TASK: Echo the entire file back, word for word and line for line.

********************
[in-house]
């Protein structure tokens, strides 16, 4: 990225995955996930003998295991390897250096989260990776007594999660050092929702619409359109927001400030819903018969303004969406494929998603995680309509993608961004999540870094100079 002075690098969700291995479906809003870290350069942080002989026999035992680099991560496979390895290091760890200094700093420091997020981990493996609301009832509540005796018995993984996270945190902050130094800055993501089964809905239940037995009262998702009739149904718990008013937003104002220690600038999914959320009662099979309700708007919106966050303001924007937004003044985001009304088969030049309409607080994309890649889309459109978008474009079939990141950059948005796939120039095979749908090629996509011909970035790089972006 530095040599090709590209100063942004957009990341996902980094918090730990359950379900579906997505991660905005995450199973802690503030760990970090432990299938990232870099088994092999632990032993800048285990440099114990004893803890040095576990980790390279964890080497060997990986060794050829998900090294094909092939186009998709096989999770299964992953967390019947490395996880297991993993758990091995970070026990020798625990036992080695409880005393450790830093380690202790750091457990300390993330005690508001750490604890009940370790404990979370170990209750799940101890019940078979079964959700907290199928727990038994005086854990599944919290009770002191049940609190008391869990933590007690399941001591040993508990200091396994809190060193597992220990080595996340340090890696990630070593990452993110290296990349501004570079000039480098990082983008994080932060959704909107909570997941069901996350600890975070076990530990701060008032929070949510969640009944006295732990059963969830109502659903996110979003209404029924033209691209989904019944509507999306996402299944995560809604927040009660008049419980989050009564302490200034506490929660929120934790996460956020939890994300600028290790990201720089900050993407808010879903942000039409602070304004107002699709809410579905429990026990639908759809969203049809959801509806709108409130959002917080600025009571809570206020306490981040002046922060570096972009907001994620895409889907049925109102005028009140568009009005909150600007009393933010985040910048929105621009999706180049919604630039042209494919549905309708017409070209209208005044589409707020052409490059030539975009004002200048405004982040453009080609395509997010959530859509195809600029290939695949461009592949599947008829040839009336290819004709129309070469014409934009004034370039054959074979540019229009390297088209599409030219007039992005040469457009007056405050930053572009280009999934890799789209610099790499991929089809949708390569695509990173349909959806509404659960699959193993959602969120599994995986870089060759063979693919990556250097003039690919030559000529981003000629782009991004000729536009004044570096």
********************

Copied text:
[in-house]
């Protein structure tokens, strides 16, 4: 990225995955996930003998295991390897250096989260990776007594999660050092929702619409359109927001400030819903018969303004969406494929998603995680309509993608961004999540870094100079 002075690098969700291995479906809003870290350069942080002989026999035992680099991560496979390895290091760890200094700093420091997020981990493996609301009832509540005796018995993984996270945190902050130094800055993501089964809905239940037995009262998702009739149904718990008013937003104002220690600038999914959320009662099979309700708007919106966050303001924007937004003044985001009304088969030049309409607080994309890649889309459109978008474009079939990141950059948005796939120039095979749908090629996509011909970035790089972006 530095040599090709590209100063942004957009990341996902980094918090730990359950379900579906997505991660905005995450199973802690503030760990970090432990299938990232870099088994092999632990032993800048285990440099114990004893803890040095576990980790390279964890080497060997990986060794050829998900090294094909092939186009998709096989999770299964992953967390019947490395996880297991993993758990091995970070026990020798625990036992080695409880005393450790830093380690202790750091457990300390993330005690508001750490604890009940370790404990979370170990209750799940101890019940078979079964959700907290199928727990038994005086854990599944919290009770002191049940609190008391869990933590007690399941001591040993508990200091396994809190060193597992220990080595996340340090890696990630070593990452993110290296990349501004570079000039480098990082983008994080932060959704909107909570997941069901996350600890975070076990530990701060008032929070949510969640009944006295732990059963969830109502659903996110979003209404029924033209691209989904019944509507999306996402299944995560809604927040009660008049419980989050009564302490200034506490929660929120934790996460956020939890994300600028290790990201720089900050993407808010879903942000039409602070304004107002699709809410579905429990026990639908759809969203049809959801509806709108409130959002917080600025009571809570206020306490981040002046922060570096972009907001994620895409889907049925109102005028009140568009009005909150600007009393933010985040910048929105621009999706180049919604630039042209494919549905309708017409070209209208005044589409707020052409490059030539975009004002200048405004982040453009080609395509997010959530859509195809600029290939695949461009592949599947008829040839009336290819004709129309070469014409934009004034370039054959074979540019229009390297088209599409030219007039992005040469457009007056405050930053572009280009999934890799789209610099790499991929089809949708390569695509990173349909959806509404659960699959193993959602969120599994995986870089060759063979693919990556250097003039690919030559000529981003000629782009991004000729536009004044570096």